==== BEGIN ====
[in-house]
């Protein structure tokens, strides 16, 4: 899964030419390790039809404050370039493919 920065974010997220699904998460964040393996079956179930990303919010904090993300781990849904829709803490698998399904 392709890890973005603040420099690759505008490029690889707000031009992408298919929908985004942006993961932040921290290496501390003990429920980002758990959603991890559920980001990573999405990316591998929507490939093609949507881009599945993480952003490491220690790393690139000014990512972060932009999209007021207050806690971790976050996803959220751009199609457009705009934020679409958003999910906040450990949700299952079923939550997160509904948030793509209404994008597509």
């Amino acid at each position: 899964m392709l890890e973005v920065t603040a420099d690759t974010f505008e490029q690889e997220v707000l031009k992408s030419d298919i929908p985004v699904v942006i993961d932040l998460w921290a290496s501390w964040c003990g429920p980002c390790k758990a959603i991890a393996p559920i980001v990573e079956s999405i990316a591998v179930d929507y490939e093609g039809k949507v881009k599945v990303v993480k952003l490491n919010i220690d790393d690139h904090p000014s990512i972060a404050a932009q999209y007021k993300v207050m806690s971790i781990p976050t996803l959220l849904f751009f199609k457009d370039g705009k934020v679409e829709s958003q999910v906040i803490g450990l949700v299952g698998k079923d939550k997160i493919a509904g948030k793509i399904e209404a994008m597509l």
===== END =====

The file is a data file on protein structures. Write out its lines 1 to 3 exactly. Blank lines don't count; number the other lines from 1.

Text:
[in-house]
């Protein structure tokens, strides 16, 4: 899964030419390790039809404050370039493919 920065974010997220699904998460964040393996079956179930990303919010904090993300781990849904829709803490698998399904 392709890890973005603040420099690759505008490029690889707000031009992408298919929908985004942006993961932040921290290496501390003990429920980002758990959603991890559920980001990573999405990316591998929507490939093609949507881009599945993480952003490491220690790393690139000014990512972060932009999209007021207050806690971790976050996803959220751009199609457009705009934020679409958003999910906040450990949700299952079923939550997160509904948030793509209404994008597509």
């Amino acid at each position: 899964m392709l890890e973005v920065t603040a420099d690759t974010f505008e490029q690889e997220v707000l031009k992408s030419d298919i929908p985004v699904v942006i993961d932040l998460w921290a290496s501390w964040c003990g429920p980002c390790k758990a959603i991890a393996p559920i980001v990573e079956s999405i990316a591998v179930d929507y490939e093609g039809k949507v881009k599945v990303v993480k952003l490491n919010i220690d790393d690139h904090p000014s990512i972060a404050a932009q999209y007021k993300v207050m806690s971790i781990p976050t996803l959220l849904f751009f199609k457009d370039g705009k934020v679409e829709s958003q999910v906040i803490g450990l949700v299952g698998k079923d939550k997160i493919a509904g948030k793509i399904e209404a994008m597509l």